Gregory Porter

This review took longer than most because Liquid Spirit is a great sounding record, so good that it became a reference within days of its arrival and looks like remaining one for a long time to come. This is Porter’s first major label release, quite why it took so long is a mystery but at […]


The Swallow Quintet

Steve Swallow is a bass player and partner of the organ player Carla Bley, her sound is as much a key to this album as Swallow’s, it creates the ambiance. The bass is brought to the fore as you might expect but it doesn’t compete with the lyrical skills of Bley, Chris Cheek on tenor […]


Grey Reverend

Grey Reverend has bubbling under on and around the Ninja Tune label for a couple of years now, he popped up on the Cinematic Orchestra’s last outing and that band’s leader J Swinscoe has released this album on his Motion Audio imprint. The influences working on Reverend, or Larry D Brown as he was christened […]


The Last Hurrah!!

Another Scandiwegian gem The Last Hurrah!! is Norwegian guitarist HP Gundersen along with a cornucopia of unusual acoustic instruments played by an international ensemble of great musicians. It’s floaty, light and often features vocals from Heidi Goodbye (great name) accompanied by female BVs. Infuriatingly the CD consists of a single 35 minute track. Mysteriously the […]


Keith Jarrett, Gary Peacock, Jack DeJohnette

In the past I have found the standards covered by Jarrett, Peacock and DeJohnette are a little too old and soft for my tastes, but this selection, originally presented at a 2009 concert in Lucerne, has just the right balance of beauty and exploration. That’s partly because it combines six standards with two originals, in […]



Just as the sixties has proved a happy hunting ground for Jack White the seventies would seem to be a major source of inspiration for Stephen Bruner aka Thundercat. This LA based singer/bassist’s second album has a lot of familiar sounds and styles to those that appreciate the more imaginative strands of jazz/rock. Stanley Clarke […]

june tabor quercus

June Tabor, Iain Ballamy, Huw Warren

According to the great Danny Baker: “Any pure music is inferior to mongrel music”. The album reviewed here can be seen as prima facie evidence that the wordsmith/broadcaster is right. I have to confess that when the request to opine on this album was made my heart sank, I know nothing about English folk music. […]

Jaga Britten

Jaga Jazzist

This pairing seems as unlikely as Deep Purple’s Concerto for Group and Orchestra did back in the seventies yet it works, possibly rather better than the Purp’s efforts judging from its place in the classic rock pantheon. Jaga Jazzist’s effort has some chance of standing the test of the time because this performance captures their […]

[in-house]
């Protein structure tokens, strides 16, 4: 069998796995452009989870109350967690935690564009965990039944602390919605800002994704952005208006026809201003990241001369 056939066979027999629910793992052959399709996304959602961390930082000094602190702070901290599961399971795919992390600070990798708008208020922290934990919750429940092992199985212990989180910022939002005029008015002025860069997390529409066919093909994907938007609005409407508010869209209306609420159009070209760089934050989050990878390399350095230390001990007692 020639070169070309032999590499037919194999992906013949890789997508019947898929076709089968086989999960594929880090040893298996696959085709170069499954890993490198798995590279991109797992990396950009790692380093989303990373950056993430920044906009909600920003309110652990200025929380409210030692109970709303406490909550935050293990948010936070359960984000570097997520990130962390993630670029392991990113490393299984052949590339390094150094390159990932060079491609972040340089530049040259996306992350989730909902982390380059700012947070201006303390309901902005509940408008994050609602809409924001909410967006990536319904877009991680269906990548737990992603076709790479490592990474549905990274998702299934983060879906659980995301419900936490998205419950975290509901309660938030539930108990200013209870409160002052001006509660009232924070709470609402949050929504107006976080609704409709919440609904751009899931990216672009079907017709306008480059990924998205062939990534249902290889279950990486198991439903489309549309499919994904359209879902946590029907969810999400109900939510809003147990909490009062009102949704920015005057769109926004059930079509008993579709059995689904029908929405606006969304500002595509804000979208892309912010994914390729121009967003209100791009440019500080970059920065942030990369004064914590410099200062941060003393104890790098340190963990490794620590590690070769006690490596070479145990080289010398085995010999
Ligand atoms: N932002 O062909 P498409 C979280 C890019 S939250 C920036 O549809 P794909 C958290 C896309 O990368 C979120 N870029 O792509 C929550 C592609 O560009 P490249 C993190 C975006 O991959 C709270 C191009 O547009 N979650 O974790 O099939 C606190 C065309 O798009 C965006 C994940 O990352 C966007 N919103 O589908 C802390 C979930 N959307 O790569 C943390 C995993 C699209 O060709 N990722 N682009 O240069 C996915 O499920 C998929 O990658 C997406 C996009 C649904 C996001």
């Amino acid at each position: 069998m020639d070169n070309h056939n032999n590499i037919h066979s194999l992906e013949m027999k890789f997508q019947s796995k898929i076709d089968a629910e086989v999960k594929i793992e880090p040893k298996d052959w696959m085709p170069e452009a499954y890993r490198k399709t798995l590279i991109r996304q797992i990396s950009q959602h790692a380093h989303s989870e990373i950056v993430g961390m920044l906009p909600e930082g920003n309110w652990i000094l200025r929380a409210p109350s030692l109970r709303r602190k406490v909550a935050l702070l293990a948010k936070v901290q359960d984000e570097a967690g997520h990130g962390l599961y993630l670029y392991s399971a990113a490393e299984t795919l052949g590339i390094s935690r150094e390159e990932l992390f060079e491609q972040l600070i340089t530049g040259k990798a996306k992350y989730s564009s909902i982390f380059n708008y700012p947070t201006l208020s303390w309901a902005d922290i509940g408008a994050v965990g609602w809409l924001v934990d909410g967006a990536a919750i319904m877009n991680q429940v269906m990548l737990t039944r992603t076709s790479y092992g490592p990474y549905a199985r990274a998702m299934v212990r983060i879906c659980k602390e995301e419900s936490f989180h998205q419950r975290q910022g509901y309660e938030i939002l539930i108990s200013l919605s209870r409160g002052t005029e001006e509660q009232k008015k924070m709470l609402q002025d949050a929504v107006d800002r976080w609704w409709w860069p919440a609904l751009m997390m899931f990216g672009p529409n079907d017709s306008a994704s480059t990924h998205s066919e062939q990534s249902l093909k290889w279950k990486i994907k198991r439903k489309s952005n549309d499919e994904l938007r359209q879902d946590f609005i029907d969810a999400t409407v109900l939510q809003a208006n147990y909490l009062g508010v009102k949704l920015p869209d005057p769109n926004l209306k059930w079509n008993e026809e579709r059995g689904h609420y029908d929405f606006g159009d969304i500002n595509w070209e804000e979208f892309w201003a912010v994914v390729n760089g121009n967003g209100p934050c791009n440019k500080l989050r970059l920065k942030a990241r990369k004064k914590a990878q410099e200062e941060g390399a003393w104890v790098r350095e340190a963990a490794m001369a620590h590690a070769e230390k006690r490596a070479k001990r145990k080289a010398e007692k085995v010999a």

The Celluloid Records Story 1979 - 1987

Jean Karakos founded Celluloid Records in Paris in the late seventies but it wasn’t until he started releasing bass player/producer Bill Laswell’s work in the early eighties that it got off the ground. This two disc, 26 track retrospective (the download adds a further five including a rare Jimi Hendrix and Buddy Miles piece Doriella […]


Goran Kajfes Subtropic Arkestra

Last year Goran Kajfes released the beautifully bound X/Y album with his Subtropic Arkestra playing largely original works on disc X and Kajfes with David Österberg doing a modern variant on In A Silent Way on disc Y, the latter is more ambient and has proved the most enduring. The name of this latest release […]


Mop Mop

An unusual afro-european melange with a fabulous sound Isle of Magic is the sonic result of Mop Mop founder Andrea Benini’s vision of an island of musicians. It varies in style quite dramatically, the first four tracks have a heavy african influence and the voice of Trinidad poet/singer Anthony Joseph whose conscious lyrics give them […]

In The Country

In The Country

Sunset Sunrise continues the Norwegian trio In The Country’s distinctive journey through the less obvious musical fjords. Morten Qvenlid’s piano remains as rambling as ever yet continues to distract and delight. Laid back and freeform, the opener is a slow paced wander that takes us to places very different from our own surroundings. In the […]



For once the title fits the work, it’s open to interpretation of course but does give some indication of the type of mood that it creates. Food is Thomas Strønen and Iain Ballamy, a drummer and a sax player and this is their second album for ECM. What those two instruments don’t suggest is the […]


Ryan Blotnick

Ryan Blotnick’s first solo release starts out pretty angular and clearly electric but it’s not long before Blotnick gets into a less aggressive acoustic style that’s strong on innovation and had me hooked. I got the impression that he’d listened to plenty of John Fahey but reading some background it seem that’s almost a coincidence […]

Fink Wheels turn


Wheels Turn Beneath My Feet is presumably a reference to the time that Fin ‘Fink’ Greenall has been spending on the road over the past couple of years. Like many musicians these days he can no longer rely on album sales for an income and has to put in the miles if he’s going to […]


The Doobie Brothers

The Doobie Brothers are usually written off as just another MOR band, perhaps even the definitive example of the genre but as this documentary reveals they were a hard working, talented and extremely adaptable band that happened to be very successful. The Doobie’s story starts with them getting the name on account of their enthusiasm […]